THE PEOPLE DID NOT ACT WITH DUE DILIGENCE TO SEEK A DNA TEST, DEFENDANT’S MOTION TO DISMISS BASED ON A SPEEDY TRIAL VIOLATION PROPERLY GRANTED.
The First Department determined Supreme Court properly dismissed the indictment on speedy trial grounds. At issue was the delay associated with obtaining DNA test results. A delay for that purpose can be an “exceptional circumstance” justifying exclusion of the delay from the speedy trial clock, but only if the People act with due diligence. The court determined numerous other delays during the course of the proceedings demonstrated the People did not act with due diligence:
Pursuant to CPL 30.30(4)(g), periods of delay caused by “exceptional circumstances” are excludable from the time charged to the People; the People have the burden of proving the existence of an exceptional circumstance … . CPL 30.30(4)(g)(i) specifically makes excludable a continuance “granted because of the unavailability of evidence material to the People's case, when the district attorney has exercised due diligence to obtain such evidence and there are reasonable grounds to believe that such evidence will become available in a reasonable period.” Under this provision, the unavailability of DNA test results can be considered an exceptional circumstance, so long as the People exercised due diligence to obtain the results … .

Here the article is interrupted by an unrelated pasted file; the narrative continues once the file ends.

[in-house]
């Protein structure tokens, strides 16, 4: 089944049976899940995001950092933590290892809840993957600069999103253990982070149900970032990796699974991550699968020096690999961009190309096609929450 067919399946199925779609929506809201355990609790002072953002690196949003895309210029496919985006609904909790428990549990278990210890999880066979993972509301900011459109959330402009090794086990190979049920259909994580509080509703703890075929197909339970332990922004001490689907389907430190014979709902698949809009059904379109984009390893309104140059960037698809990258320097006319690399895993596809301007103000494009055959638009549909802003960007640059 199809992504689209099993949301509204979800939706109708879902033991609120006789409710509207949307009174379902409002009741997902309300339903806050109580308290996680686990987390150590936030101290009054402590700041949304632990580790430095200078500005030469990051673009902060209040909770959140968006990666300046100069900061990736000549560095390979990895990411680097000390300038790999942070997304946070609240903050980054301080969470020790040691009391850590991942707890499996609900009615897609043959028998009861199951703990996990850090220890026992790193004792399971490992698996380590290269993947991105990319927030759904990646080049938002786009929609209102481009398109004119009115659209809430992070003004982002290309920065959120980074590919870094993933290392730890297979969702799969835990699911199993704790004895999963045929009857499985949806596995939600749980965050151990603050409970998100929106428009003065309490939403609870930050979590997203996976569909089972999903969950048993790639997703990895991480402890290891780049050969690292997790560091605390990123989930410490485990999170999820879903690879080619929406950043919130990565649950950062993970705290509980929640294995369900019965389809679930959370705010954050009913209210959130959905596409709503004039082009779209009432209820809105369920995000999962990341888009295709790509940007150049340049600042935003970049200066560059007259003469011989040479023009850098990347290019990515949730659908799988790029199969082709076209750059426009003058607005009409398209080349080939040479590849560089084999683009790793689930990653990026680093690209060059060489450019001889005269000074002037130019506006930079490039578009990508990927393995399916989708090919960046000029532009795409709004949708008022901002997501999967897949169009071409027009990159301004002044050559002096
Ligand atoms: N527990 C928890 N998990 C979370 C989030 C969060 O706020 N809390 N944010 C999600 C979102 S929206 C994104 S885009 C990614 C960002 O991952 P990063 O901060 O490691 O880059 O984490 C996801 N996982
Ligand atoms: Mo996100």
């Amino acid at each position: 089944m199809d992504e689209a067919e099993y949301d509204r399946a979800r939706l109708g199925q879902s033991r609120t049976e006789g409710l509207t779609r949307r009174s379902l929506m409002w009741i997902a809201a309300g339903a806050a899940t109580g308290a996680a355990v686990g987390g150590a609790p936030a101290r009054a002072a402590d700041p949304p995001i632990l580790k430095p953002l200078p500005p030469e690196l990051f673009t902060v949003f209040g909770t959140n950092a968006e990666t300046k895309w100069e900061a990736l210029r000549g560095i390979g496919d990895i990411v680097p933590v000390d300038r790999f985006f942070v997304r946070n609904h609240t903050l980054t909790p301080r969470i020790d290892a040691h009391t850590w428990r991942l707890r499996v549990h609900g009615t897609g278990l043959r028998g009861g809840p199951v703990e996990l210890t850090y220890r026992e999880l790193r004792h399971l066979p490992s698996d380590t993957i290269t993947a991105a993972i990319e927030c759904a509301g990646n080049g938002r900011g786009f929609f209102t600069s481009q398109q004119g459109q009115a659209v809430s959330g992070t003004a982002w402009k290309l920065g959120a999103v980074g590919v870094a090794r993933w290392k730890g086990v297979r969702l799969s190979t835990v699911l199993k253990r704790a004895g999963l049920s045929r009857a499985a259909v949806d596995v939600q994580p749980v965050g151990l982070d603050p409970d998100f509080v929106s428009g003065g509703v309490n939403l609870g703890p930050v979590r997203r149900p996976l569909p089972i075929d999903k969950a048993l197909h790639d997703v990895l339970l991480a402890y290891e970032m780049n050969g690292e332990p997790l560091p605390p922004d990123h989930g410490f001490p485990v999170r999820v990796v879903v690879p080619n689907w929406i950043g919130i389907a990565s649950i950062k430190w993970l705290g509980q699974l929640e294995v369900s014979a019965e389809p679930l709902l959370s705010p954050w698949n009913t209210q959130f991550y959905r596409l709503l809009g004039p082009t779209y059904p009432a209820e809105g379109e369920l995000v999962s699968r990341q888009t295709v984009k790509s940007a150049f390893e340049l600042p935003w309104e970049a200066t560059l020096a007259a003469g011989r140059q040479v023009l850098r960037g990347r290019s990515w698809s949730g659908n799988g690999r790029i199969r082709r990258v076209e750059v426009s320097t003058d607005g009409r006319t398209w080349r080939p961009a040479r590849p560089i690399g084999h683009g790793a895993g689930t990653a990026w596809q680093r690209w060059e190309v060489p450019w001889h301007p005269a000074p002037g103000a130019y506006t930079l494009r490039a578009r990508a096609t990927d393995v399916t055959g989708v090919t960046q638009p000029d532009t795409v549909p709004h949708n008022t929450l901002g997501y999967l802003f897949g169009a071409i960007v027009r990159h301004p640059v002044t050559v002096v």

Acknowledging that “[t]here is no precise definition of what constitutes an exceptional circumstance,” the Court of Appeals has made clear that the exception to the rule must conform to the legislative intent of discouraging prosecutorial inaction … . People v Gonzalez, 2016 NY Slip Op 01388, 1st Dept 2-25-16
CRIMINAL LAW (PEOPLE DID NOT ACT WITH DUE DILIGENCE TO SEEK A DNA TEST, SPEEDY TRIAL DISMISSAL PROPER)/SPEEDY TRIAL (PEOPLE DID NOT ACT WITH DUE DILIGENCE TO SEEK A DNA TEST, SPEEDY TRIAL DISMISSAL PROPER)